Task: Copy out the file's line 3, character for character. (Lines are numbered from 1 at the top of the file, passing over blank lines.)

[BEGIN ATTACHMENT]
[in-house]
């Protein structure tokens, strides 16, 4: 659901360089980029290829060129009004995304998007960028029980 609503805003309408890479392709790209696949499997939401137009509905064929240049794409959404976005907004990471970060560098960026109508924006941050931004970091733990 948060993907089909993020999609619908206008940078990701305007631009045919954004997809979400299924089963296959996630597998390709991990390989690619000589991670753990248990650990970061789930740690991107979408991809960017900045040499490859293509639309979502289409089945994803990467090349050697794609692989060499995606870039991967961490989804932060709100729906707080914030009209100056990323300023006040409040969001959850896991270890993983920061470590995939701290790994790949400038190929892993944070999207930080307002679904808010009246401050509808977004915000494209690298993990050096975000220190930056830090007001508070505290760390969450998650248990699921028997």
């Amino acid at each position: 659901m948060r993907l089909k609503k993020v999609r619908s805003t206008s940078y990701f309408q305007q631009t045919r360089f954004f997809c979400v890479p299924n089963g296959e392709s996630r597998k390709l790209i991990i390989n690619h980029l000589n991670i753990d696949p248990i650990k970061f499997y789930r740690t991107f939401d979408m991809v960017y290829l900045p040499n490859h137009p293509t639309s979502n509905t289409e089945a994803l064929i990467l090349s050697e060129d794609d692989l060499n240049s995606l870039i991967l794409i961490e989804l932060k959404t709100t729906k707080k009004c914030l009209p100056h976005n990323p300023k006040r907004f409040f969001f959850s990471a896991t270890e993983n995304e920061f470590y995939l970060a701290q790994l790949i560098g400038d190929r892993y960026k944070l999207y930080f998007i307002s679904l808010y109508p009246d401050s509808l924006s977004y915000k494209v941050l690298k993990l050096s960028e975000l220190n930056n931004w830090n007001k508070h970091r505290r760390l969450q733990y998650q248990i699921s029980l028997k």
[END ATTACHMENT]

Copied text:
């Amino acid at each position: 659901m948060r993907l089909k609503k993020v999609r619908s805003t206008s940078y990701f309408q305007q631009t045919r360089f954004f997809c979400v890479p299924n089963g296959e392709s996630r597998k390709l790209i991990i390989n690619h980029l000589n991670i753990d696949p248990i650990k970061f499997y789930r740690t991107f939401d979408m991809v960017y290829l900045p040499n490859h137009p293509t639309s979502n509905t289409e089945a994803l064929i990467l090349s050697e060129d794609d692989l060499n240049s995606l870039i991967l794409i961490e989804l932060k959404t709100t729906k707080k009004c914030l009209p100056h976005n990323p300023k006040r907004f409040f969001f959850s990471a896991t270890e993983n995304e920061f470590y995939l970060a701290q790994l790949i560098g400038d190929r892993y960026k944070l999207y930080f998007i307002s679904l808010y109508p009246d401050s509808l924006s977004y915000k494209v941050l690298k993990l050096s960028e975000l220190n930056n931004w830090n007001k508070h970091r505290r760390l969450q733990y998650q248990i699921s029980l028997k």